The federal courts have set out another schedule for the long-delayed trial of former State Rep. Bruce Weyhrauch (R.-Juneau), with the new trial date set for May 9, 2011.
The re-setting occurred after a hearing this morning, which was covered by Rich Mauer of the Anchorage Daily News. You can read his report at http://www.adn.com/2010/11/03/1534689/judge-sets-start-date-in-weyhrauch.html on the Internet.
U.S. District Judge John Sedwick set out the reasons for why a case already almost three and a half years old will be set for trial more than six months in the future. In an order issued today, the judge observed that “This case is part of a series of prosecutions which, as it has turned out, involved a variety of failures by the prosecutors to comply with their discovery obligations.” The government has a new set of lawyers, and they need more time to learn the case. The defense attorneys have indicated that they will file a whole bunch of pre-trial motions that might fall into one of a dozen categories, some of which will focus on government misconduct that the defense will argue should result in the case being thrown out.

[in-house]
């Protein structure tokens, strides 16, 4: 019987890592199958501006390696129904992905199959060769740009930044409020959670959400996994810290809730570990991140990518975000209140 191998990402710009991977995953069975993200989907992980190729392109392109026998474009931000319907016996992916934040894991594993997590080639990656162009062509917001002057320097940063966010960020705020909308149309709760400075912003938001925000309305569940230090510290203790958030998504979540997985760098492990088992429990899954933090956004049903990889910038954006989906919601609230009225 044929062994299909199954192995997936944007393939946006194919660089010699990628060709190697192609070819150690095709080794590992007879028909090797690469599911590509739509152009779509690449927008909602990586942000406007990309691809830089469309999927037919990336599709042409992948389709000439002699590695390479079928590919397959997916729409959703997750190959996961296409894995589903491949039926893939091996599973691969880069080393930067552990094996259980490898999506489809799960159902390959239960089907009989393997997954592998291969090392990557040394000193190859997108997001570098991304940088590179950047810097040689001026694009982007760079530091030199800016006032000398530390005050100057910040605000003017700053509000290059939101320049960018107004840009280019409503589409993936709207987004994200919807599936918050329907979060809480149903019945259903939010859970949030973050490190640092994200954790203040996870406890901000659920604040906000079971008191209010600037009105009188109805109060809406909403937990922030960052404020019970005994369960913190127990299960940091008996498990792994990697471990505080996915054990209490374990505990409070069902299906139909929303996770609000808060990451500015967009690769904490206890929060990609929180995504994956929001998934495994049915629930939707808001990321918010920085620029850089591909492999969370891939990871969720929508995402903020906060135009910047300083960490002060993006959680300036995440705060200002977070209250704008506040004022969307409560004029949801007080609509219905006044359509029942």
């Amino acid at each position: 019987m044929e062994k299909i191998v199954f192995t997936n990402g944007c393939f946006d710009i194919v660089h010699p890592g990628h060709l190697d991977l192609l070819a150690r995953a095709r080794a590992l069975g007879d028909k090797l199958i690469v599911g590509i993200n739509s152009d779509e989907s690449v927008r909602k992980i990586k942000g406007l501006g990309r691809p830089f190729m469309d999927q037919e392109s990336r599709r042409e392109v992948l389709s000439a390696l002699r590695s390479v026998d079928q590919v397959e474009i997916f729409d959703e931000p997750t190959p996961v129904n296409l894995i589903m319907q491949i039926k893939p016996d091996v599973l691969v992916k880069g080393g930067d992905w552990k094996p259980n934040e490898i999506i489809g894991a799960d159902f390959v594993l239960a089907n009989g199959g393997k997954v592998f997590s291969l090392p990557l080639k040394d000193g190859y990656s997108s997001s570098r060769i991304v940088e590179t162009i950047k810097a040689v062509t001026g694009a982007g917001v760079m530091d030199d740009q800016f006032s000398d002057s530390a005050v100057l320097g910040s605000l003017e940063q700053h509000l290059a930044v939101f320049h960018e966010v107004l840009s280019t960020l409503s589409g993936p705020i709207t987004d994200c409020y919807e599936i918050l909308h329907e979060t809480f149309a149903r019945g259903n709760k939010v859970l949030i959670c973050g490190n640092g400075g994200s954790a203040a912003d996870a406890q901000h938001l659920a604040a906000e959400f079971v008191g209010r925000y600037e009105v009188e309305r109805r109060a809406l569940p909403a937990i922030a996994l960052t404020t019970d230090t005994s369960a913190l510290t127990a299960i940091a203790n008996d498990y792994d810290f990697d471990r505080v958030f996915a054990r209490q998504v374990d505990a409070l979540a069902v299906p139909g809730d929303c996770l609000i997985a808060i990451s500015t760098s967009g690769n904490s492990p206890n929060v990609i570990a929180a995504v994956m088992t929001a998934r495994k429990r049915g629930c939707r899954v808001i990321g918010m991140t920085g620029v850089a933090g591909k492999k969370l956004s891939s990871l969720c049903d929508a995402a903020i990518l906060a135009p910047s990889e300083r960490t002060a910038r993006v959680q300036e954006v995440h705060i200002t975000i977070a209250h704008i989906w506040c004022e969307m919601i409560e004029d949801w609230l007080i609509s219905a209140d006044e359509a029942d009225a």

Mauer’s article says that the defense announced today that it will try to paint a full portrait of that government misconduct by getting testimony from Mary Beth Kepner, who once served as co-lead agent for the FBI on the seven-year-old federal probe into Alaska public corruption. That testimony will apparently have to be compelled, as Weyhrauch’s defense team said back in July that a lawyer for Kepner had indicated that she would exercise her Fifth Amendment right to avoid self-incrimination if called to testify.
The prosecution’s case against Weyhrauch has more problems than Kepner. The U.S. Supreme Court’s ruling last summer on the honest-services fraud statute and the general decline in perceptions of Weyhrauch's alleged briber Bill Allen are among the other barriers to obtaining a conviction of the ex-lawmaker.
As I have repeatedly disclosed, I have known Bruce Weyhrauch since we both worked as staff for the Alaska Legislature in the early 1980s. We socialized a number of times when I lived in Juneau in the 1980s and early 1990s, but he has never discussed this case with me.